Wednesday, January 22, 2020

My TWSBI story

My good old TWSBI Diamond 580 Aluminum is among my favorite every-day carries (EDCs) because it's a trustworthy writer with an extraordinarily huge ink capacity (2 mL). If you go on clinics at a government institution where I train, you'll know that one full ink refill (2 mL) can last at most two full clinic days. And I don't write a lot for each patient: I keep my entries clear and concise, but I sometimes do write essays to explain my medical management strategies to the other specialties—an exception rather than the rule. No wonder why TWSBI is a favorite among fountain pen users at PGH. It has a great value for money, it's not flashy, it's meant for heavy duty.

These past weeks, I've had difficulty refilling the pen because the piston no longer glides as smoothly as when I had bought it last year. I know, and my kid brother Sean has been telling me, that I should apply silicone grease to the insides of the 580 as well as the area around the rim of the rubber piston to improve the lubrication. But although the TWSBI has been designed to be taken apart, tinkered with, and reassembled, I'm not particularly gifted with mechanical hands. (I would bring my pen home where Sean can clean them; he enjoys tinkering with things, which makes him a great dentist.) I've been traumatized by my experience with my first TWBSI—an Eco I bought in TY Lee pen store in Taipei. The piston was stuck inside the pen, largely because of what I did, and the pen remains unusable to this day—but I can't quite get rid of it because it reminds me of fun times in residency.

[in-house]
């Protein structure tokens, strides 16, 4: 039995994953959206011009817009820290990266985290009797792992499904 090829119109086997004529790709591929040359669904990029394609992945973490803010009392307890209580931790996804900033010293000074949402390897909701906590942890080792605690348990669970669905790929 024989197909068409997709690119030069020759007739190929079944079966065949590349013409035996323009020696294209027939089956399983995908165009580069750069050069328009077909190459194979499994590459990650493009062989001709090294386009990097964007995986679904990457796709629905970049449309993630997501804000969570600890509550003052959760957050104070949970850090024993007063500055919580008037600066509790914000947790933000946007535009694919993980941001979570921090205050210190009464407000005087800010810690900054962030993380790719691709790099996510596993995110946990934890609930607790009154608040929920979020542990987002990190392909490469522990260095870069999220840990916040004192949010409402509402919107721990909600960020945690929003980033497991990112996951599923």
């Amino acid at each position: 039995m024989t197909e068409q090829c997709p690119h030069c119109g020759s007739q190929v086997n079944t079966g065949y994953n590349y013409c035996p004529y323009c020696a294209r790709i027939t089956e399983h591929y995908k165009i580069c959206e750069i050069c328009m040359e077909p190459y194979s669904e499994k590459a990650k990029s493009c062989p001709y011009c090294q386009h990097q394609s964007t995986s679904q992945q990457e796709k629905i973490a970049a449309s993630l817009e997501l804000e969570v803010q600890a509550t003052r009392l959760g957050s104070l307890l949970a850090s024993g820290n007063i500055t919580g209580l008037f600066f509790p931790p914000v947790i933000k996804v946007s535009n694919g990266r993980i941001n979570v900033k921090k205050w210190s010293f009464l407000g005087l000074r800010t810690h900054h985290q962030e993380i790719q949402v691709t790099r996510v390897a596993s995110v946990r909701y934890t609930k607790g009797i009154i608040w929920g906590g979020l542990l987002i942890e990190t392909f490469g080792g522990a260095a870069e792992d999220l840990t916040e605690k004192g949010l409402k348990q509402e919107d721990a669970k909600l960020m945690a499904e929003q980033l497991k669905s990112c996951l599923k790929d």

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Besties, Abby and Bea, beside the owner of the pen store. 

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Expensive pens were displayed—we couldn't afford them!

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Carlos Cuaño and Everly Ramos trying out some of the pens; Carlos would later become a pen enthusiast himself. 

This Jetpens Youtube tutorial made it look so easy, so I pried the Diamond 580 apart.



I encountered the same problem: the piston was stuck inside the pen. With much determination, I reassembled the pen, then pulled the knob–piston connector–the piston head complex, and it did just the trick. I applied the silicone grease, and reassembled the pen altogether. It works even better now.

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I'm also happy to report that my new TWSBI Eco Rose Gold has arrived! Despite being a hard, medium nib, it's a smooth, wet writer—which I like! It's featured below, inked with Parker Quinck in blue-black.

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